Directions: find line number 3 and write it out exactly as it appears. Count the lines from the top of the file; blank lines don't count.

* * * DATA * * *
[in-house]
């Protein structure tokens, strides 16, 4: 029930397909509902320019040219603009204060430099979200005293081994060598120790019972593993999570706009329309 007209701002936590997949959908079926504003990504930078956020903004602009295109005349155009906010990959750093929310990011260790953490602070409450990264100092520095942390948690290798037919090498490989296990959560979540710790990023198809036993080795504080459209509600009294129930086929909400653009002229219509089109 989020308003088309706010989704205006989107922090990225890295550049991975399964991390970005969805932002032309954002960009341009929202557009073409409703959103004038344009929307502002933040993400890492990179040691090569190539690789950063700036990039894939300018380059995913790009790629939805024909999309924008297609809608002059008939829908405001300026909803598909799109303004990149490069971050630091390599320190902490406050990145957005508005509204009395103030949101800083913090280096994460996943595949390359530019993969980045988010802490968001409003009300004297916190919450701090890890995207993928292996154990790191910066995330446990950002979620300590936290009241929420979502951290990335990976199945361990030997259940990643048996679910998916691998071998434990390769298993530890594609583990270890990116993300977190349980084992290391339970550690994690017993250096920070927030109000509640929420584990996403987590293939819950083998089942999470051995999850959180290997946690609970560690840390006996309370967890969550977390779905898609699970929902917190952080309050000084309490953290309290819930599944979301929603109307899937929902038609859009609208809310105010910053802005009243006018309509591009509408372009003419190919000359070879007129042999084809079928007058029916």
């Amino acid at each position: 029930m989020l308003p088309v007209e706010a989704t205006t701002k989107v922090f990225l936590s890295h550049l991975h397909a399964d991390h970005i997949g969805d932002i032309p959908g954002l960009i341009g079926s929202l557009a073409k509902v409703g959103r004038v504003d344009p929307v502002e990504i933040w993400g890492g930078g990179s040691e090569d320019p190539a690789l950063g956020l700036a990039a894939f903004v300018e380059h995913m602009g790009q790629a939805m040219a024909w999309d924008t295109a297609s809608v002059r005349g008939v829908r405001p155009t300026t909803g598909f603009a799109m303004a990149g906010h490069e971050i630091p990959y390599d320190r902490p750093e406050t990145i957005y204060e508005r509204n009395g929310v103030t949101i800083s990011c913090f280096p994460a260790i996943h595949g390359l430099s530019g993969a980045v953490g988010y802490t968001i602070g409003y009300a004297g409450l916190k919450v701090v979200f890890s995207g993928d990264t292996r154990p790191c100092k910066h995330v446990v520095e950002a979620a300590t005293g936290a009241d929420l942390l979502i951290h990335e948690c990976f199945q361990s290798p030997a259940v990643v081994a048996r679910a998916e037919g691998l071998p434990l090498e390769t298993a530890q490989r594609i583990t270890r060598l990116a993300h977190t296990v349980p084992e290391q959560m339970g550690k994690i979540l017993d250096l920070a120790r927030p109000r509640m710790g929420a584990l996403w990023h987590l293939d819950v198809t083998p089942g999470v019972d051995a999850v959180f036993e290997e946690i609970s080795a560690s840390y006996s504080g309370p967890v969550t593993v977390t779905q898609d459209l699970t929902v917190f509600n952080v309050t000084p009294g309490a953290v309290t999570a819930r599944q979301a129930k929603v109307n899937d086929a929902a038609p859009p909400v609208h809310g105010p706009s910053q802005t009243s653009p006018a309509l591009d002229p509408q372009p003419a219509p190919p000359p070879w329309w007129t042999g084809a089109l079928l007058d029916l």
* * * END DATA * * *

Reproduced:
């Amino acid at each position: 029930m989020l308003p088309v007209e706010a989704t205006t701002k989107v922090f990225l936590s890295h550049l991975h397909a399964d991390h970005i997949g969805d932002i032309p959908g954002l960009i341009g079926s929202l557009a073409k509902v409703g959103r004038v504003d344009p929307v502002e990504i933040w993400g890492g930078g990179s040691e090569d320019p190539a690789l950063g956020l700036a990039a894939f903004v300018e380059h995913m602009g790009q790629a939805m040219a024909w999309d924008t295109a297609s809608v002059r005349g008939v829908r405001p155009t300026t909803g598909f603009a799109m303004a990149g906010h490069e971050i630091p990959y390599d320190r902490p750093e406050t990145i957005y204060e508005r509204n009395g929310v103030t949101i800083s990011c913090f280096p994460a260790i996943h595949g390359l430099s530019g993969a980045v953490g988010y802490t968001i602070g409003y009300a004297g409450l916190k919450v701090v979200f890890s995207g993928d990264t292996r154990p790191c100092k910066h995330v446990v520095e950002a979620a300590t005293g936290a009241d929420l942390l979502i951290h990335e948690c990976f199945q361990s290798p030997a259940v990643v081994a048996r679910a998916e037919g691998l071998p434990l090498e390769t298993a530890q490989r594609i583990t270890r060598l990116a993300h977190t296990v349980p084992e290391q959560m339970g550690k994690i979540l017993d250096l920070a120790r927030p109000r509640m710790g929420a584990l996403w990023h987590l293939d819950v198809t083998p089942g999470v019972d051995a999850v959180f036993e290997e946690i609970s080795a560690s840390y006996s504080g309370p967890v969550t593993v977390t779905q898609d459209l699970t929902v917190f509600n952080v309050t000084p009294g309490a953290v309290t999570a819930r599944q979301a129930k929603v109307n899937d086929a929902a038609p859009p909400v609208h809310g105010p706009s910053q802005t009243s653009p006018a309509l591009d002229p509408q372009p003419a219509p190919p000359p070879w329309w007129t042999g084809a089109l079928l007058d029916l």